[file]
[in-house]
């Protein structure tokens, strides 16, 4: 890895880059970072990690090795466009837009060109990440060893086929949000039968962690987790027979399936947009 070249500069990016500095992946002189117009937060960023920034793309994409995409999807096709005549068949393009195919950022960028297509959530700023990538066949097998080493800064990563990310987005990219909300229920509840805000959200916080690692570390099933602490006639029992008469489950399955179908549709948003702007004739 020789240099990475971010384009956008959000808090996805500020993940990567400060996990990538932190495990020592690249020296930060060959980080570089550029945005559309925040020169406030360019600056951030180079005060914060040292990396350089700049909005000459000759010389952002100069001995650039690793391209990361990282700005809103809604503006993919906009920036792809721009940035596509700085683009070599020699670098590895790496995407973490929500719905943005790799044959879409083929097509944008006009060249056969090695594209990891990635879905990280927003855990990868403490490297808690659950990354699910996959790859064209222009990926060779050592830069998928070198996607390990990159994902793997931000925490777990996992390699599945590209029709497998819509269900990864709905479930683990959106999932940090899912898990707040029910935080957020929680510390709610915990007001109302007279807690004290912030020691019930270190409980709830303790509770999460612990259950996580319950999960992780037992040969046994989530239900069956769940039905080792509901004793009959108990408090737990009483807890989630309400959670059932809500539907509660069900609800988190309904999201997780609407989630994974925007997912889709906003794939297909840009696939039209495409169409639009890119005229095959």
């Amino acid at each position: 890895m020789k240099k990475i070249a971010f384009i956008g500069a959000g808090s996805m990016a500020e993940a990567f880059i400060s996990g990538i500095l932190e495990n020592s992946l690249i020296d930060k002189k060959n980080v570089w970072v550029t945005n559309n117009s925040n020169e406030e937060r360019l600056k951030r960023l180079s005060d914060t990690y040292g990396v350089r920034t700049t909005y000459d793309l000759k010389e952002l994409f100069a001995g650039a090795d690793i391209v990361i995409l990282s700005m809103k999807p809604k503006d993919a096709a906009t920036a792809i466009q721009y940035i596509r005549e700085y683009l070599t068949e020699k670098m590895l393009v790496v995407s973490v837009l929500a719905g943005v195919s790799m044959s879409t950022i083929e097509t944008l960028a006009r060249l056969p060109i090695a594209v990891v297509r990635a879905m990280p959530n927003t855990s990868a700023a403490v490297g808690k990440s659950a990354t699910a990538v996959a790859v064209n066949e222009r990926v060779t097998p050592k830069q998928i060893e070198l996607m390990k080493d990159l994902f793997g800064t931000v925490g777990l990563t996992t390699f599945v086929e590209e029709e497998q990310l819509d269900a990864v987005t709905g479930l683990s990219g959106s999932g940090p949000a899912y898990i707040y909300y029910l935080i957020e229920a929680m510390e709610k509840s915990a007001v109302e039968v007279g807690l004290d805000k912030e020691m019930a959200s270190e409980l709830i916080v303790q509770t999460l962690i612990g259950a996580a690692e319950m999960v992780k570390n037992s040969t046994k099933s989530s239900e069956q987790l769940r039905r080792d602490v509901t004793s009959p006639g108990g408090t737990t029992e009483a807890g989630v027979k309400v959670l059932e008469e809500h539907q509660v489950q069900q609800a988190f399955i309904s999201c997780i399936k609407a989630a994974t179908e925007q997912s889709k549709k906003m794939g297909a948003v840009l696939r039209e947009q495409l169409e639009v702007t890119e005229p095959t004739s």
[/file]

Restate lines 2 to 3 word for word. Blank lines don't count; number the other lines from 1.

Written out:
């Protein structure tokens, strides 16, 4: 890895880059970072990690090795466009837009060109990440060893086929949000039968962690987790027979399936947009 070249500069990016500095992946002189117009937060960023920034793309994409995409999807096709005549068949393009195919950022960028297509959530700023990538066949097998080493800064990563990310987005990219909300229920509840805000959200916080690692570390099933602490006639029992008469489950399955179908549709948003702007004739 020789240099990475971010384009956008959000808090996805500020993940990567400060996990990538932190495990020592690249020296930060060959980080570089550029945005559309925040020169406030360019600056951030180079005060914060040292990396350089700049909005000459000759010389952002100069001995650039690793391209990361990282700005809103809604503006993919906009920036792809721009940035596509700085683009070599020699670098590895790496995407973490929500719905943005790799044959879409083929097509944008006009060249056969090695594209990891990635879905990280927003855990990868403490490297808690659950990354699910996959790859064209222009990926060779050592830069998928070198996607390990990159994902793997931000925490777990996992390699599945590209029709497998819509269900990864709905479930683990959106999932940090899912898990707040029910935080957020929680510390709610915990007001109302007279807690004290912030020691019930270190409980709830303790509770999460612990259950996580319950999960992780037992040969046994989530239900069956769940039905080792509901004793009959108990408090737990009483807890989630309400959670059932809500539907509660069900609800988190309904999201997780609407989630994974925007997912889709906003794939297909840009696939039209495409169409639009890119005229095959």
């Amino acid at each position: 890895m020789k240099k990475i070249a971010f384009i956008g500069a959000g808090s996805m990016a500020e993940a990567f880059i400060s996990g990538i500095l932190e495990n020592s992946l690249i020296d930060k002189k060959n980080v570089w970072v550029t945005n559309n117009s925040n020169e406030e937060r360019l600056k951030r960023l180079s005060d914060t990690y040292g990396v350089r920034t700049t909005y000459d793309l000759k010389e952002l994409f100069a001995g650039a090795d690793i391209v990361i995409l990282s700005m809103k999807p809604k503006d993919a096709a906009t920036a792809i466009q721009y940035i596509r005549e700085y683009l070599t068949e020699k670098m590895l393009v790496v995407s973490v837009l929500a719905g943005v195919s790799m044959s879409t950022i083929e097509t944008l960028a006009r060249l056969p060109i090695a594209v990891v297509r990635a879905m990280p959530n927003t855990s990868a700023a403490v490297g808690k990440s659950a990354t699910a990538v996959a790859v064209n066949e222009r990926v060779t097998p050592k830069q998928i060893e070198l996607m390990k080493d990159l994902f793997g800064t931000v925490g777990l990563t996992t390699f599945v086929e590209e029709e497998q990310l819509d269900a990864v987005t709905g479930l683990s990219g959106s999932g940090p949000a899912y898990i707040y909300y029910l935080i957020e229920a929680m510390e709610k509840s915990a007001v109302e039968v007279g807690l004290d805000k912030e020691m019930a959200s270190e409980l709830i916080v303790q509770t999460l962690i612990g259950a996580a690692e319950m999960v992780k570390n037992s040969t046994k099933s989530s239900e069956q987790l769940r039905r080792d602490v509901t004793s009959p006639g108990g408090t737990t029992e009483a807890g989630v027979k309400v959670l059932e008469e809500h539907q509660v489950q069900q609800a988190f399955i309904s999201c997780i399936k609407a989630a994974t179908e925007q997912s889709k549709k906003m794939g297909a948003v840009l696939r039209e947009q495409l169409e639009v702007t890119e005229p095959t004739s």